var notificationService = new NotificationService(); 
Action<CreateTask> create = command => 
    TaskCommandHandlers.CreateNewTask(command, repository); 
Action<MarkTaskDone markDone = command => 
    TaskCommandHandlers.MarkTaskAsDone(command, repository, notificationService);

Partial application in the composition root

To be able to resolve these actions we need to declare them in our composition root. Let’s look at how we would do that in an ASP.NET web API project. Because we don’t want to inject multiple Action‘s in our controllers, we will be creating a dispatcher with static methods. A controller will look like this:

public class TaskController : ApiController 
{ 
    [HttpPost] 
    public void CreateTask(CreateTask command) =>
        Commands.Dispatch(command); 
    
    [HttpPost] 
    public void MarkTaskAsDone(MarkTaskDone command) =>
        Commands.Dispatch(command); 
}

The Commands-class is a static class with public static methods (see below). The TaskController is in fact just a regular controller with an empty default constructor. We won’t ever need to inject anything in here, because the only thing a controller does is declare endpoints and from these endpoints we dispatch commands. For query operations, we can follow the same pattern as with the commands, but I’ve omitted that part for the sake of brevity.

Note about testing: Some will argue that you can’t substitute the dispatcher in unit tests. Personally, I wouldn’t test the controller. All you would be testing is whether it dispatches the command that you pass in, which is not a very valuable test.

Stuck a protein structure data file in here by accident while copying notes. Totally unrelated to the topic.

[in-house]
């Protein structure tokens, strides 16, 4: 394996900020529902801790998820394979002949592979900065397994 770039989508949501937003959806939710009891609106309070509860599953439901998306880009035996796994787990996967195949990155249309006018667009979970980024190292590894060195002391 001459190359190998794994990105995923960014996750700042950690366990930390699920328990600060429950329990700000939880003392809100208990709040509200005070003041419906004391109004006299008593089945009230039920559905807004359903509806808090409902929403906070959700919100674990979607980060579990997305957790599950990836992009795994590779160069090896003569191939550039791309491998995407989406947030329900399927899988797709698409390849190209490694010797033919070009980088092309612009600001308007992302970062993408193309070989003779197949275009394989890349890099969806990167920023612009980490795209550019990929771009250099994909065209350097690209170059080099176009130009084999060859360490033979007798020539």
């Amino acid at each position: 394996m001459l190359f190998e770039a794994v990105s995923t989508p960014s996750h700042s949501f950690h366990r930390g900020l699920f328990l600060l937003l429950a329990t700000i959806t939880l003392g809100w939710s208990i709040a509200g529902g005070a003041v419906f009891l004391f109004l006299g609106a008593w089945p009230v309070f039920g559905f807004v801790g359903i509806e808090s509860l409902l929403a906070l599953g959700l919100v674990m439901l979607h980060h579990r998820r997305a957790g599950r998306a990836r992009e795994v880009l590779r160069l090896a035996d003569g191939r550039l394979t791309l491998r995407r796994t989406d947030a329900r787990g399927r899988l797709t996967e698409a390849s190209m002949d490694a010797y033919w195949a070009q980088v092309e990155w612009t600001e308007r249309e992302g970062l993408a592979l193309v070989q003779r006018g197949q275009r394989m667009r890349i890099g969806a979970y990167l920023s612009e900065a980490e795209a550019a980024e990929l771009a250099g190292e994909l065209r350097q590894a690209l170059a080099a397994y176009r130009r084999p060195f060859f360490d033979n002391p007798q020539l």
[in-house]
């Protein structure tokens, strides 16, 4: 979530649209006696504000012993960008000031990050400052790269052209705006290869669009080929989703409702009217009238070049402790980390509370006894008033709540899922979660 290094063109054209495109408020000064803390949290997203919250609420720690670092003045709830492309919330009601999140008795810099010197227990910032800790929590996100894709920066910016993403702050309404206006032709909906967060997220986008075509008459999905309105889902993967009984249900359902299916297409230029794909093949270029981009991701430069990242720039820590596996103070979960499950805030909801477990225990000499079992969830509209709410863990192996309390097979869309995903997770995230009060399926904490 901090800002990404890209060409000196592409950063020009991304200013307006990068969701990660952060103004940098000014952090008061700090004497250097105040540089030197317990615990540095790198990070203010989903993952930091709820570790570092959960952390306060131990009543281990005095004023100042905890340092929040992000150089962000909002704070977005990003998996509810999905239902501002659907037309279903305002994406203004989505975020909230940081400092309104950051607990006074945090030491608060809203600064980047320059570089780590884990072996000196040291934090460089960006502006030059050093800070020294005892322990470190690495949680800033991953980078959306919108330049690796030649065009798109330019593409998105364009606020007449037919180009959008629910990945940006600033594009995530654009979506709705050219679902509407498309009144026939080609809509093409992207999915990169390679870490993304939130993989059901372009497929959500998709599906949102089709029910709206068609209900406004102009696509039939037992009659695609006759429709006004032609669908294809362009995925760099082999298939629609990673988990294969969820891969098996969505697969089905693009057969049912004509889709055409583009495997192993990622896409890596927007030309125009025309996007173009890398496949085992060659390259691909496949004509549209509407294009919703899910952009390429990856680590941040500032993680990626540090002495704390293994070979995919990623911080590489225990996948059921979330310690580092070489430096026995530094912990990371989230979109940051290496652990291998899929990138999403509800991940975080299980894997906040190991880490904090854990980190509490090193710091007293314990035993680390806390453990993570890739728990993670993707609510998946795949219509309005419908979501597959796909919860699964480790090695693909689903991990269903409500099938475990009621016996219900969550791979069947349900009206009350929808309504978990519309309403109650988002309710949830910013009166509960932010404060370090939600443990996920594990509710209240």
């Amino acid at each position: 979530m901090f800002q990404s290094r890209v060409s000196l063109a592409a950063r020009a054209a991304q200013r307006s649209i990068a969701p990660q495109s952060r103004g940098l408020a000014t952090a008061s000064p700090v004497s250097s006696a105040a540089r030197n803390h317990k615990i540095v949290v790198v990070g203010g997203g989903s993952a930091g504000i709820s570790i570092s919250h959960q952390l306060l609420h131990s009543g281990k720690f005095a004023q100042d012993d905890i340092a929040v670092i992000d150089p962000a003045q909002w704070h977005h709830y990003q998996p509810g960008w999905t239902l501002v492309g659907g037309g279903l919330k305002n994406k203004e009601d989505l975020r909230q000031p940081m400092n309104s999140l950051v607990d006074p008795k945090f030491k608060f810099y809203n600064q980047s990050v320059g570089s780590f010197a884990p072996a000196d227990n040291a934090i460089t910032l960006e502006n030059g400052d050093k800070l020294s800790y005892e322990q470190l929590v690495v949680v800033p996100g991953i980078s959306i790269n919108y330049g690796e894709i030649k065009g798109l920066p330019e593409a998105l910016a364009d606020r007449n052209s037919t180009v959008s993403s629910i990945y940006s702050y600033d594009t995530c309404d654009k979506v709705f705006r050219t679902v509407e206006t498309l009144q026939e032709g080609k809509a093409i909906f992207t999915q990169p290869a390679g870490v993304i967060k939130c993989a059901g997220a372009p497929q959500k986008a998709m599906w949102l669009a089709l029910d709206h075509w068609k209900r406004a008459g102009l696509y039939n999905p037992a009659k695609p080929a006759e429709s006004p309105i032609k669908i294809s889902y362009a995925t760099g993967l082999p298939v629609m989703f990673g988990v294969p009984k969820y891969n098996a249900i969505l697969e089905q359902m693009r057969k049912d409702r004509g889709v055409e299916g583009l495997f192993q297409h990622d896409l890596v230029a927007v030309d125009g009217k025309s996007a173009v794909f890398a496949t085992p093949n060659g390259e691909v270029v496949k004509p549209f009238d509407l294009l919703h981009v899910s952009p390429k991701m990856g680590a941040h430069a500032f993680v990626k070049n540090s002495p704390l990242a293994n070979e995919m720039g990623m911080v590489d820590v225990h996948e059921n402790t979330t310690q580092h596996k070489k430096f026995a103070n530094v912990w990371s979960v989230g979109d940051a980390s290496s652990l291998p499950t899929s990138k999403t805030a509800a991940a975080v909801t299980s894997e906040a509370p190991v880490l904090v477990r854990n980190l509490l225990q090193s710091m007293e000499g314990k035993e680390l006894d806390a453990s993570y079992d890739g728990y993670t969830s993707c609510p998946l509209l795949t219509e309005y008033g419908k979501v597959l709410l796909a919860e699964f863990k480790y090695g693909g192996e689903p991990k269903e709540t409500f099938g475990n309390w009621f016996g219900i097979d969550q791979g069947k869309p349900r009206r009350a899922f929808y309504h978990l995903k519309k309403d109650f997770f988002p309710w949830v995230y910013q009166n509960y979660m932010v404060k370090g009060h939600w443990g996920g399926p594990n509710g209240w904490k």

The dispatcher needs to be able to register handlers and dispatch commands to the correct handlers:

public class Commands 
{ 
    static readonly Dictionary<Type, Action<ICommand>> handlers = 
        new Dictionary<Type, Action<ICommand>>(); 
        
    public static void Register<T>(Action<T> handler) where T : ICommand =>
        handlers.Add(typeof(T), x => handler((T) x)); 
    
    public static void Dispatch(ICommand command) =>
        handlers[command.GetType()](command); 
}

In the register-method we save all handlers in a dictionary, with the key based on their type. When we’re dispatching a command, we look it up in the dictionary and call the action. Our composition root can then be as follows:

public class CompositionRoot 
{ 
    public static void Bootstrap()
    { 
    // Create the services we need 
    // use lazy here, because it’s expensive to construct (suggestion by FizixMan on Reddit)
    var repository = new Lazy<TaskRepository>(new TaskRepository());  
    var notificationService = new NotificationService(); 
    
    // Use partial application to fix the extra parameters the handlers need 
    // and create and register an Action<CreateTask> and an Action<MarkTaskDone> 
    Commands.Register<CreateTask>(createTask => 
        TaskCommandHandlers.CreateNewTask(createTask, repository.Value); 
        Commands.Register<MarkTaskDone>(markAsDone =>